Even after we abolish police brutality and the death of minorities, we will still be challenged to consider blatant inconsistencies in our schools. Taking off our blinders will not be pleasant or easy.
In a superficial scurry of effort, we will be tempted to make the “have” and “have not” schools equal—a good start but not an adequate finish. All children deserve the early childhood experiences provided by parents who do not go to bed frightened about losing a roof over their heads. With that in mind, a larger issue haunts education. In addition to making schools equal in terms of safety, teachers, number of computers, and quality programs, we must also face a lack of equity in education.
Equal means that everyone gets the same amount of goods and services with comparable quality. Equity means every student gets what that individual needs in order to have a fair shot at success.
At the risk of stereotyping, most babies born in average or affluent homes, have numerous books, educational toys, and attention from caring adults. A variety of colors and textures surround the baby along with trips to parks, visits with interesting friends, and maybe even field trips to the beach. Contrast the number and quality of experiences in homes struggling to put food on the table. After basking in an array of experiences, one child arrives at school with a firm learning foundation. A child with limited experiences arrives lacking neural connections needed to support learning. This does not happen because parents do not care. Regardless of their love, poverty becomes a thief, stealing opportunities.
What might happen if educators went overboard to provide the enrichment often lacking in low-income homes? What if schools in low-income neighborhoods offer public daycare centers complete with the life advantages that children from more affluent homes encounter on a daily basis such as:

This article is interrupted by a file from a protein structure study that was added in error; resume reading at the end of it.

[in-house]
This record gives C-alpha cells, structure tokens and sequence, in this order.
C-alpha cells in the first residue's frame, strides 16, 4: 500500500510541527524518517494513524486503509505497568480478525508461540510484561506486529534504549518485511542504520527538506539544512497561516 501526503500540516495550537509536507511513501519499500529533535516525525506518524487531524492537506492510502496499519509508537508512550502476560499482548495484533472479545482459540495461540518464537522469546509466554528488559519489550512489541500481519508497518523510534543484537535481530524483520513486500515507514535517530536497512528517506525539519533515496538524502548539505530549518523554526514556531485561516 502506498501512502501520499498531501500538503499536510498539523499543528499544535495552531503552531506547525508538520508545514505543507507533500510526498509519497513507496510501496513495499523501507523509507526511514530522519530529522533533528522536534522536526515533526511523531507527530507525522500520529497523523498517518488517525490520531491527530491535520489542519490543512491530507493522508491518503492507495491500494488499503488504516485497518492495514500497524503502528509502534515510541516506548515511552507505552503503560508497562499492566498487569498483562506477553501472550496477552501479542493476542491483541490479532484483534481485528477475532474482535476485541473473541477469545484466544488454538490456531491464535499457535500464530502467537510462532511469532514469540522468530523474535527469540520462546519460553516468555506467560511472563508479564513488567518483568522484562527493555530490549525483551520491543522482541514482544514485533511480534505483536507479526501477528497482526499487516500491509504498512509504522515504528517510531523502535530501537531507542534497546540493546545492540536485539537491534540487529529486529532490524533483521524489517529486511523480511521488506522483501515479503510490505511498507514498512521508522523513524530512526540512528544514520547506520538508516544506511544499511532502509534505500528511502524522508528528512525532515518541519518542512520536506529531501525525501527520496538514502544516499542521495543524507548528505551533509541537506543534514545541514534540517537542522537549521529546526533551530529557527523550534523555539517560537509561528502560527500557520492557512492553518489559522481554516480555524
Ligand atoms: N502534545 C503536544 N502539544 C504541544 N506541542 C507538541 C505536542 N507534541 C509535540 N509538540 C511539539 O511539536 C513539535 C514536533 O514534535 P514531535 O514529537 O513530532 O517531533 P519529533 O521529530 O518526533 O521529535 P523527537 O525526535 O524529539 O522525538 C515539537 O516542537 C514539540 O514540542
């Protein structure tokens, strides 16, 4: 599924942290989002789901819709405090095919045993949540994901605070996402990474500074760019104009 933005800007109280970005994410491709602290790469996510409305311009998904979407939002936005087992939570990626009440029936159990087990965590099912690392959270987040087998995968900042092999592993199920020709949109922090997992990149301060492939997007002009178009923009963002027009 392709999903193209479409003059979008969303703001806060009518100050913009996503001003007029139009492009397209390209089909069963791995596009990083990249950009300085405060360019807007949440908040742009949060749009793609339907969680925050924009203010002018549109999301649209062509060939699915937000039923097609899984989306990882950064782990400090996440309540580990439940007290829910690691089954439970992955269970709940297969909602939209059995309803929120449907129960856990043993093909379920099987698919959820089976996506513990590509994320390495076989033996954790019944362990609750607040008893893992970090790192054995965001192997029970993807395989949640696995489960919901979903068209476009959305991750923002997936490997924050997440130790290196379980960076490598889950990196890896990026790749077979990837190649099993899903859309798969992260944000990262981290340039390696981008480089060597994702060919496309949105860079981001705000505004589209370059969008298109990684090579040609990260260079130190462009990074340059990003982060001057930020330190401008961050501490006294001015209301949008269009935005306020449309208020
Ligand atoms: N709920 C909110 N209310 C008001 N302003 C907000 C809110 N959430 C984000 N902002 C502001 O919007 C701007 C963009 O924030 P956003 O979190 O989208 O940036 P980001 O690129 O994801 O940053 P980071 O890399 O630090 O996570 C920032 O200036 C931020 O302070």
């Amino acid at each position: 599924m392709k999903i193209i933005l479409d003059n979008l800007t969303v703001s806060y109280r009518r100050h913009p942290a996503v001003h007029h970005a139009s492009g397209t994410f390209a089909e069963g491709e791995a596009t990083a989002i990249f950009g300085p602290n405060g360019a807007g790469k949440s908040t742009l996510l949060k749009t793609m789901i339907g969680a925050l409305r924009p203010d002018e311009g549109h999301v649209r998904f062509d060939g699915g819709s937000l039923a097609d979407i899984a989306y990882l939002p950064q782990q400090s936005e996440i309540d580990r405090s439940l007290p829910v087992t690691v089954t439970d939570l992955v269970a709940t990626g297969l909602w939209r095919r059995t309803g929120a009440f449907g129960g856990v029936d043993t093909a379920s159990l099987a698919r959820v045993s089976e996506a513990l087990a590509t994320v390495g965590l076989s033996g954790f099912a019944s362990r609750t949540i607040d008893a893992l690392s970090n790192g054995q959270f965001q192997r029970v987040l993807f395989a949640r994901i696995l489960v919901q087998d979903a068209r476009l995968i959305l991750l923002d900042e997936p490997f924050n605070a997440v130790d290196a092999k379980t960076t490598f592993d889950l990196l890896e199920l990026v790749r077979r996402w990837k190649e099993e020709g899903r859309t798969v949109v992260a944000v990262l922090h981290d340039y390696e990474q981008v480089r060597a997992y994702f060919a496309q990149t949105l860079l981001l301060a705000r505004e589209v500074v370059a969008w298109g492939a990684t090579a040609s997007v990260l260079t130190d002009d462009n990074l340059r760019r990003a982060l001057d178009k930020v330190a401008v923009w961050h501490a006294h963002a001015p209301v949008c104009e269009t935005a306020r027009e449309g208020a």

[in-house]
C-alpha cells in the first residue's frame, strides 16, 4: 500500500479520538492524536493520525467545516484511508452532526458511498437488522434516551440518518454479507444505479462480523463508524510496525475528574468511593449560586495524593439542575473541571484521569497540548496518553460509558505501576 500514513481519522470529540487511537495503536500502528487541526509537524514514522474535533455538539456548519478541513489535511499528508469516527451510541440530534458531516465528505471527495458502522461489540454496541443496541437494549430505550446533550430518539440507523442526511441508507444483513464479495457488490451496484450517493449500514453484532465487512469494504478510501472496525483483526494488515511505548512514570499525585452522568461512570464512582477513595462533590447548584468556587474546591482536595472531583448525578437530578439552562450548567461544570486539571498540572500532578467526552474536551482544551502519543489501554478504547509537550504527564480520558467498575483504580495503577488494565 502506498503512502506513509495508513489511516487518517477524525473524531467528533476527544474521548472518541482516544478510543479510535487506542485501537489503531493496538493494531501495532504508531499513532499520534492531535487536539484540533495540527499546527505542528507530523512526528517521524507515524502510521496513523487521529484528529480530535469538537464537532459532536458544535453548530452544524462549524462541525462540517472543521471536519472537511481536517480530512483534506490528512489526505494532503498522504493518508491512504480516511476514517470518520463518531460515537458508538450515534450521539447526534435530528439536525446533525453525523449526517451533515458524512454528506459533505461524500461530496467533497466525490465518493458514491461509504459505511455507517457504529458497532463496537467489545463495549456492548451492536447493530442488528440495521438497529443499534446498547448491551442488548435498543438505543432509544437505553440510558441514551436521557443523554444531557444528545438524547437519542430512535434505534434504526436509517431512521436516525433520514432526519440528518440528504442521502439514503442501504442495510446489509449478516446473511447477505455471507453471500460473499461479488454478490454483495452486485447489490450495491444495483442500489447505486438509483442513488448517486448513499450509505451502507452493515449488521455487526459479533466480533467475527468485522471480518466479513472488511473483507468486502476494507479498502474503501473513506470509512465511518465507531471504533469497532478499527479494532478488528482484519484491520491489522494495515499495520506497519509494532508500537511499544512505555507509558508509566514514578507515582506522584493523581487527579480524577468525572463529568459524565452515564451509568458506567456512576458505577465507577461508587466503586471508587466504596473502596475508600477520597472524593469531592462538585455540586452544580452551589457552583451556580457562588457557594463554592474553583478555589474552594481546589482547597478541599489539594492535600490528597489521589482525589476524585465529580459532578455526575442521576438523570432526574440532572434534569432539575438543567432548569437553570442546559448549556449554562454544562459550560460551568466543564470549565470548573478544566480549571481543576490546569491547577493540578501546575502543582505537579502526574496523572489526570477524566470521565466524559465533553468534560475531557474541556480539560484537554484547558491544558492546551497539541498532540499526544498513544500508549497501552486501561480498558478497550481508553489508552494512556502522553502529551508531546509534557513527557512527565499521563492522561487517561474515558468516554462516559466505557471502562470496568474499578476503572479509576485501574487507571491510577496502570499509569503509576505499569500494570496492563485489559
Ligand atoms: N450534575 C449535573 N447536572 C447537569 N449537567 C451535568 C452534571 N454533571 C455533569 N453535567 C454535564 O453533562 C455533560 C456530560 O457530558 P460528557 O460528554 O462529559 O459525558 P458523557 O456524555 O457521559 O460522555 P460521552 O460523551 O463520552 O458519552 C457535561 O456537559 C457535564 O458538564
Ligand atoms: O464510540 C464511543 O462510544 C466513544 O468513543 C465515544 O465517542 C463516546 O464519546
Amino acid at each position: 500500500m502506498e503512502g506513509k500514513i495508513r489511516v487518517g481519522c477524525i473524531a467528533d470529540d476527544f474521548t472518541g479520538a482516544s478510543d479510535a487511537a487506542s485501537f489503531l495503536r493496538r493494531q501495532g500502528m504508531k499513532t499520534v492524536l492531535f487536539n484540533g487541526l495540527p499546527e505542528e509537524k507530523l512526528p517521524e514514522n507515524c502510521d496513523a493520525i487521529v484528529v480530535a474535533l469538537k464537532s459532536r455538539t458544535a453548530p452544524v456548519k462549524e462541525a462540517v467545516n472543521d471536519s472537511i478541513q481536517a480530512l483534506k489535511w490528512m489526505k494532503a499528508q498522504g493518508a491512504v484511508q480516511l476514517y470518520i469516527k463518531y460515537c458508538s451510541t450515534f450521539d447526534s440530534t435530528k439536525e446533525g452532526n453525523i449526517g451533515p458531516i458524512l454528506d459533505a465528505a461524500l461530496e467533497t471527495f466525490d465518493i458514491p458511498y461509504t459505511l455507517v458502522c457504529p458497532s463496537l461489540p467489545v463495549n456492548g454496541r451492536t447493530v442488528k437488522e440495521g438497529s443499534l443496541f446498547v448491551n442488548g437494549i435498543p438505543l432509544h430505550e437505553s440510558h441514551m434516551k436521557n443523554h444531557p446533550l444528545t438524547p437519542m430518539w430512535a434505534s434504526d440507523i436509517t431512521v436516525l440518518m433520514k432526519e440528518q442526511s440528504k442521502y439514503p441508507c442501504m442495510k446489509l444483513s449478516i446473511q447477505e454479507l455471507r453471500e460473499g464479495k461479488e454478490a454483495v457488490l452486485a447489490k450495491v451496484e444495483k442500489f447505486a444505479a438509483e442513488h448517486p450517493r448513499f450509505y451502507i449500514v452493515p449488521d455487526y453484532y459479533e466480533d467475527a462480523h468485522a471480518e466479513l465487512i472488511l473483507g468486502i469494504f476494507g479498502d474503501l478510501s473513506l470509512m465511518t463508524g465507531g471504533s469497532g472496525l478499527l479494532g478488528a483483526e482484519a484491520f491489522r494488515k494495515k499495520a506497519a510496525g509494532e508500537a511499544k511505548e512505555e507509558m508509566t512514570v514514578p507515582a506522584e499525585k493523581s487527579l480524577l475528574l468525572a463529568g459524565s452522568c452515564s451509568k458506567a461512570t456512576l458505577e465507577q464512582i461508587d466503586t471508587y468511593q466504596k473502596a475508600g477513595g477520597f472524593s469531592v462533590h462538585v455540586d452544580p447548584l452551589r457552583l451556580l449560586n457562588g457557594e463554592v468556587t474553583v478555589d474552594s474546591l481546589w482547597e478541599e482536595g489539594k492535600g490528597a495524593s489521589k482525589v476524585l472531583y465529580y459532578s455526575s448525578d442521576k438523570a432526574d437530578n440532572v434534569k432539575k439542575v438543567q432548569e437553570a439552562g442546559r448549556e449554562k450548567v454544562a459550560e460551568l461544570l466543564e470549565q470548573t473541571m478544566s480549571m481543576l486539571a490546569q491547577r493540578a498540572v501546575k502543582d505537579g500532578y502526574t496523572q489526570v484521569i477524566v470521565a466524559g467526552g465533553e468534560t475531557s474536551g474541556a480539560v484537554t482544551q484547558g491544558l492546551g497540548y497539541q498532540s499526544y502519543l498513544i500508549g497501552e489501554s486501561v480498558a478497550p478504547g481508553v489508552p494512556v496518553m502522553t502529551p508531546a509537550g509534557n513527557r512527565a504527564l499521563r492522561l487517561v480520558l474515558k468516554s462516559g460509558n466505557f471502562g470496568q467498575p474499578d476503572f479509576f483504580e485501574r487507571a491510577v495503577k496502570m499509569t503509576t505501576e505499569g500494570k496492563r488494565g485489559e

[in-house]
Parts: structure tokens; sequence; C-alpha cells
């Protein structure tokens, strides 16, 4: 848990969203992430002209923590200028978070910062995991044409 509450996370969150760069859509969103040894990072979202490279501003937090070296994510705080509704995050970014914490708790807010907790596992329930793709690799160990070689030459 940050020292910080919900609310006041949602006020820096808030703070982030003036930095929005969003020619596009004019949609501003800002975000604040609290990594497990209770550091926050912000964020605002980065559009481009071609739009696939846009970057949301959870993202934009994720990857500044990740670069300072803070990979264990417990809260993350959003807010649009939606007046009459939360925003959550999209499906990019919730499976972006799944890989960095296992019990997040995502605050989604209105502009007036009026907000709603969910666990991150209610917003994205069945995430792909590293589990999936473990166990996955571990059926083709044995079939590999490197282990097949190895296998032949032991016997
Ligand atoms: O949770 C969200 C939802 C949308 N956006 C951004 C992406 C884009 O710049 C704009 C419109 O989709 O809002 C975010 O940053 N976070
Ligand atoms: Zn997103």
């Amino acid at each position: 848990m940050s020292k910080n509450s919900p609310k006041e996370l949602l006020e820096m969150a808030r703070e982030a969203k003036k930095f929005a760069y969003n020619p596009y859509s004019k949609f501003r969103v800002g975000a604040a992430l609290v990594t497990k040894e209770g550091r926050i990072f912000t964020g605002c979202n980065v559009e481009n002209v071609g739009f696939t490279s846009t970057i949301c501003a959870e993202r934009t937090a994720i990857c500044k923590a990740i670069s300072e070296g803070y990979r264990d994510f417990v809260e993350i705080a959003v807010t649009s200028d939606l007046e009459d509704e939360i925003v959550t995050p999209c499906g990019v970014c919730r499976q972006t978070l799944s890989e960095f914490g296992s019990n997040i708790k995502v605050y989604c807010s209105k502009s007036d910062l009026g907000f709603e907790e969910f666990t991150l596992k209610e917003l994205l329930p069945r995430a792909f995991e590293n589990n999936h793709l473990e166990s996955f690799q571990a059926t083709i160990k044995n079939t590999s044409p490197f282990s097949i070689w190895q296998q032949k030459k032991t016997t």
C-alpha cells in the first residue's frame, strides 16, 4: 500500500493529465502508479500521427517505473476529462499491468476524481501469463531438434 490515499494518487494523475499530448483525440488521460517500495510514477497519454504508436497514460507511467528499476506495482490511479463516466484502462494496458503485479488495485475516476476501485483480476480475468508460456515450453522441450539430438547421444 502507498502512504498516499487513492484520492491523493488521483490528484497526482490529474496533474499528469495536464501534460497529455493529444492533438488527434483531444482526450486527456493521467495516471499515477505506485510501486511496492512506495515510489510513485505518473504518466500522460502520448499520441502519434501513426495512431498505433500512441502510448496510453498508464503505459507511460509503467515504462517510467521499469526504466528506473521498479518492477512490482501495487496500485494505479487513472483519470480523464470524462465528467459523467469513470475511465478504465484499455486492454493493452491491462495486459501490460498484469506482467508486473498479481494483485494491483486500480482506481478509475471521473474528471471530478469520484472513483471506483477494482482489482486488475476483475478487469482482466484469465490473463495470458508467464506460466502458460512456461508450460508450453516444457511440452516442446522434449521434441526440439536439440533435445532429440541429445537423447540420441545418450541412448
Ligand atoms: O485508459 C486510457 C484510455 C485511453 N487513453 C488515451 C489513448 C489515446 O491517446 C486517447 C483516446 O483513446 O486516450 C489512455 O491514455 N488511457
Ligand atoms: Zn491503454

Frequent experiences with books
Exposure to quality music and art
Textures to feel, foods to taste, sounds to hear
Animals to pet
Educators know that these life experiences become the foundation for academics, which will come at a later, more appropriate age and time. In addition, what if low-income schools become community centers with food pantries, free or inexpensive clothes closets, health care, career assistance, counseling, and prenatal and early childhood education?
Could there be a more powerful mechanism for ending low socio-economic prejudice? Probably not. Fair to all? Others may debate the fairness, but the action will be justified and beneficial. What would it be worth to replace anger with feelings of self-worth and acceptance of one another? When we go over the top to enrich the youngest members of every oppressed group, I suspect the outcomes will ultimately beat reparation.
Equal schools will be worthy beginnings. Recognizing and securing equity, although initially costly, might eventually empty our prisons and reduce our need for welfare. A society filled with self-actualized citizens will benefit everyone. The costs will be high; the price tag for ignoring the lack of equity will be far greater.